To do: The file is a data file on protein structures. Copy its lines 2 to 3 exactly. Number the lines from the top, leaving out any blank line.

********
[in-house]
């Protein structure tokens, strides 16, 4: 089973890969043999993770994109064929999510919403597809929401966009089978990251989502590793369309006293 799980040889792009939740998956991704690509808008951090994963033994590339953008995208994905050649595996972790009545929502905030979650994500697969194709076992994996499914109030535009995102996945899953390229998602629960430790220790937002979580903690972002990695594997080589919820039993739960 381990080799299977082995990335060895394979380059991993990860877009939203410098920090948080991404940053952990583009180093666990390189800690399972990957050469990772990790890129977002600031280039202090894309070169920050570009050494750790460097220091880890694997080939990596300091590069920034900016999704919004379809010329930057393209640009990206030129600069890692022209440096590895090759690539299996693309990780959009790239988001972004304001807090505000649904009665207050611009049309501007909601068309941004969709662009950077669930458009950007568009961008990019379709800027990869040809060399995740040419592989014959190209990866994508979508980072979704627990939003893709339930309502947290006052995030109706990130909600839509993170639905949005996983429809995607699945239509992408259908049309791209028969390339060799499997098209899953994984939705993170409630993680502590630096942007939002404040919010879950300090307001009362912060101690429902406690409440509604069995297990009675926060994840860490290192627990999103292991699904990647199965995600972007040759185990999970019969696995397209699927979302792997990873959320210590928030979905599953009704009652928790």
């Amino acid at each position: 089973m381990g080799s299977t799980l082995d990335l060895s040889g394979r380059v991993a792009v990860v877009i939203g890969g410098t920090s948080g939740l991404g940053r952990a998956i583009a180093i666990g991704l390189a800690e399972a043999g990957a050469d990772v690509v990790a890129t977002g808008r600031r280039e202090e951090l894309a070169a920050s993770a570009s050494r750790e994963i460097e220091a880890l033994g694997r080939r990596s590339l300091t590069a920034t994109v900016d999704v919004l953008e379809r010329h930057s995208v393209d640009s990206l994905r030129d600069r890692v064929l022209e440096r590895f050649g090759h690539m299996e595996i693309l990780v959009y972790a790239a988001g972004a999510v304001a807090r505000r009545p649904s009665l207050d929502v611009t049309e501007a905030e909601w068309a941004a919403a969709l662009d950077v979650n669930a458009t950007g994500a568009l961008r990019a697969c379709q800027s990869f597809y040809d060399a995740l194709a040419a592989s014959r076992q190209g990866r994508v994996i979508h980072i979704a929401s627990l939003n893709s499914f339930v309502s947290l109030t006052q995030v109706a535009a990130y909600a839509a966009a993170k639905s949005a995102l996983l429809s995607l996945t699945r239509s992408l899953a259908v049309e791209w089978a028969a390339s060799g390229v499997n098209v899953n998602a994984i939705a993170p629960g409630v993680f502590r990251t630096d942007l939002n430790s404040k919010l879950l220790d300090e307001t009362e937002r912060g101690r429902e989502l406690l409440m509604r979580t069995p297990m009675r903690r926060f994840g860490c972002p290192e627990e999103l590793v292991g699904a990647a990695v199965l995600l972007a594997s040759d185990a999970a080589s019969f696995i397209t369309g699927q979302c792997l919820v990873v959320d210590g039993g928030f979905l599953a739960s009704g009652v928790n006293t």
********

């Protein structure tokens, strides 16, 4: 089973890969043999993770994109064929999510919403597809929401966009089978990251989502590793369309006293 799980040889792009939740998956991704690509808008951090994963033994590339953008995208994905050649595996972790009545929502905030979650994500697969194709076992994996499914109030535009995102996945899953390229998602629960430790220790937002979580903690972002990695594997080589919820039993739960 381990080799299977082995990335060895394979380059991993990860877009939203410098920090948080991404940053952990583009180093666990390189800690399972990957050469990772990790890129977002600031280039202090894309070169920050570009050494750790460097220091880890694997080939990596300091590069920034900016999704919004379809010329930057393209640009990206030129600069890692022209440096590895090759690539299996693309990780959009790239988001972004304001807090505000649904009665207050611009049309501007909601068309941004969709662009950077669930458009950007568009961008990019379709800027990869040809060399995740040419592989014959190209990866994508979508980072979704627990939003893709339930309502947290006052995030109706990130909600839509993170639905949005996983429809995607699945239509992408259908049309791209028969390339060799499997098209899953994984939705993170409630993680502590630096942007939002404040919010879950300090307001009362912060101690429902406690409440509604069995297990009675926060994840860490290192627990999103292991699904990647199965995600972007040759185990999970019969696995397209699927979302792997990873959320210590928030979905599953009704009652928790």
């Amino acid at each position: 089973m381990g080799s299977t799980l082995d990335l060895s040889g394979r380059v991993a792009v990860v877009i939203g890969g410098t920090s948080g939740l991404g940053r952990a998956i583009a180093i666990g991704l390189a800690e399972a043999g990957a050469d990772v690509v990790a890129t977002g808008r600031r280039e202090e951090l894309a070169a920050s993770a570009s050494r750790e994963i460097e220091a880890l033994g694997r080939r990596s590339l300091t590069a920034t994109v900016d999704v919004l953008e379809r010329h930057s995208v393209d640009s990206l994905r030129d600069r890692v064929l022209e440096r590895f050649g090759h690539m299996e595996i693309l990780v959009y972790a790239a988001g972004a999510v304001a807090r505000r009545p649904s009665l207050d929502v611009t049309e501007a905030e909601w068309a941004a919403a969709l662009d950077v979650n669930a458009t950007g994500a568009l961008r990019a697969c379709q800027s990869f597809y040809d060399a995740l194709a040419a592989s014959r076992q190209g990866r994508v994996i979508h980072i979704a929401s627990l939003n893709s499914f339930v309502s947290l109030t006052q995030v109706a535009a990130y909600a839509a966009a993170k639905s949005a995102l996983l429809s995607l996945t699945r239509s992408l899953a259908v049309e791209w089978a028969a390339s060799g390229v499997n098209v899953n998602a994984i939705a993170p629960g409630v993680f502590r990251t630096d942007l939002n430790s404040k919010l879950l220790d300090e307001t009362e937002r912060g101690r429902e989502l406690l409440m509604r979580t069995p297990m009675r903690r926060f994840g860490c972002p290192e627990e999103l590793v292991g699904a990647a990695v199965l995600l972007a594997s040759d185990a999970a080589s019969f696995i397209t369309g699927q979302c792997l919820v990873v959320d210590g039993g928030f979905l599953a739960s009704g009652v928790n006293t």